For thousands of years Spain has been a cultural hotbed in Europe. Its cities, villages, architecture span centuries – offering a glimpse into past, present, future eras. Location Manager Joni Coyote had an opportunity to tour the northeastern part of this fascinating country, Catalonia, and shares her photographs and insights with us.
My sister Elizabeth and I are both avid hikers and one of our childhood dreams was to hike in the Pyrenees. We decided to begin our journey in Barcelona, a favorite haunt of Hemingway’s and the city where Picasso spent his formative years.
Barcelona was flush with EU investments at the time. I was struck with how contemporary the city felt but at the same time ancient. One moment glass & steel construction and then with a turn – medieval days of narrow cobblestone streets barely wide enough to fit a horse and cart.
I’ve always been a big fan of modernist architect Antonio Gaudi so to see his work in person was a special experience. I was struck by his audacity, his daring to stand apart. Seven of his masterpieces were declared World Heritage Sites by UNESCO. One of which is Casa Batllo.
Gaudi was commissioned to redesign the Batllo family residence that overlooks Passeig de Gracia. Some of the characteristics of his style can be seen in my photos of the ceramic tiles, glass panes, wrought-iron and carved wood. The building is crowned with a spectacular roof which, being composed of large scales, looks like a dragon’s back.
Renting a Citroen we began our journey to the Pyrenees for several days of hiking. As we drove north I sighted some stone structures perched high above our road and decided to check it out, only to discover a little hamlet and not one soul around. In fact, there was no evidence that anything motorized other than a farmer’s tractor had ever passed down the tiny cobbled-stoned passage way, hardly qualifying as a street. Walking among the few stone buildings we searched for clues to the fate of the villagers. Later that day we drove to Andorra, a little country situated in a valley between France and Spain, where we stayed the night before heading into the Pyrenees.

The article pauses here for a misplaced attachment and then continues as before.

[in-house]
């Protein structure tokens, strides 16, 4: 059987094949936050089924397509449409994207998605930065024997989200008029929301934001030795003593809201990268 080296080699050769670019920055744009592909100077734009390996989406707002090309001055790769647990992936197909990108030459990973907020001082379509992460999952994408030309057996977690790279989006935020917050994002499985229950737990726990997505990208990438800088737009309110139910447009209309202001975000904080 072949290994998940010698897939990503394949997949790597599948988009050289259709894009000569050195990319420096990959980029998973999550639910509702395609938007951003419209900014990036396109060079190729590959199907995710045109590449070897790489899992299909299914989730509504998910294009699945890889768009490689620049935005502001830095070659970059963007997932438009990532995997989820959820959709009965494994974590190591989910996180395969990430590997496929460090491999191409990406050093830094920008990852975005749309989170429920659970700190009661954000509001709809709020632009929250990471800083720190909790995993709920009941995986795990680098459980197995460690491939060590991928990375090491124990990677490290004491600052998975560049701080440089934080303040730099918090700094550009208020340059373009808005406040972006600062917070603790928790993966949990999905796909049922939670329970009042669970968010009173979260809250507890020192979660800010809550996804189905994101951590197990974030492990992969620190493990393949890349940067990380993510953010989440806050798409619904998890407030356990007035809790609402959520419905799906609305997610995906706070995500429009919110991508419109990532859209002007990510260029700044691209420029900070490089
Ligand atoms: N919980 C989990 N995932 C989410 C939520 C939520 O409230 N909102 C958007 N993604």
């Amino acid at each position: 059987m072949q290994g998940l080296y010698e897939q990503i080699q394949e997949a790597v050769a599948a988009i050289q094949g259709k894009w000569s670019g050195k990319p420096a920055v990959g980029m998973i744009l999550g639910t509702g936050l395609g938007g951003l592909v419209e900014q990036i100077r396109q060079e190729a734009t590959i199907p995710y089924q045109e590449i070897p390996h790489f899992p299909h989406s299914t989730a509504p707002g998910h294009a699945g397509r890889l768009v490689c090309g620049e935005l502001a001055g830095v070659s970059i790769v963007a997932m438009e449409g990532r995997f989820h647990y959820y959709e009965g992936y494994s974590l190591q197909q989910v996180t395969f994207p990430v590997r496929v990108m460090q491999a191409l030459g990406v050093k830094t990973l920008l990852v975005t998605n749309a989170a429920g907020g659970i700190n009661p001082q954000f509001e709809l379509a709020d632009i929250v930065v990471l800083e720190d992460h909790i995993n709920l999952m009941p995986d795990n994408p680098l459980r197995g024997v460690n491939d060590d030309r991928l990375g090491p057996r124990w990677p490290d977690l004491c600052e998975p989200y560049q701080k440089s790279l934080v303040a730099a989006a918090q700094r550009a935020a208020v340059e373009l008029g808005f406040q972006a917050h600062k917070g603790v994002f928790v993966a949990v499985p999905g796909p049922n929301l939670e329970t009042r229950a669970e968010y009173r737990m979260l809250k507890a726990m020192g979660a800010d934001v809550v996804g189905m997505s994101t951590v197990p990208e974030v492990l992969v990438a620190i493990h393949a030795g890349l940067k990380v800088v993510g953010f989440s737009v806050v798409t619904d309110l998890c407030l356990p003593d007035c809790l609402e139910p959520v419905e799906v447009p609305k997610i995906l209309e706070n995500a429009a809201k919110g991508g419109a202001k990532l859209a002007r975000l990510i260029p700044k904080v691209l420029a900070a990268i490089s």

Driving out of Andorra early the next morning we came upon a man selling mushrooms from the back of his pick-up. I purchased an entire flat of the the unusual mushrooms. Upon checking in at Hotel Saurat in Espot, the main portal to the central Pyrenees, I offered to share our bounty with the owner of the hotel. Not knowing that he was also the chef, he accepted my offer and much to our surprise, prepared and served the delicacy with our dinner that evening.
After a hearty breakfast, we doned out hiking boots and headed for our long-awaited hike in the Pyrenees. As we began our ascent we were graced with a beautiful cool mist and the occasional views of the magnificent spires peaking out from the clouds.
We ended our adventure in the futuristic landscape of Frank Gehry. Frank Gehry designed the Guggenheim Museum in Bilbao which we visited, and he also designed a wine hotel in the heart of the Rioja wine region, about 80 miles from Bilbao. The hotel, the Marqués de Riscal, is set at a 150-year-old winery, and some of Gehry’s touches are evident in the roof — constructed from curved plates of titanium suspended at different angles and tinted rose, silver and gold — symbolizing a grapevine just before the fruit is harvested.
Spain is truly a portal to the present, past, and future, all within a couple hours drive.
Joni Coyote is a commercial and print location scout based out of Pasadena, CA.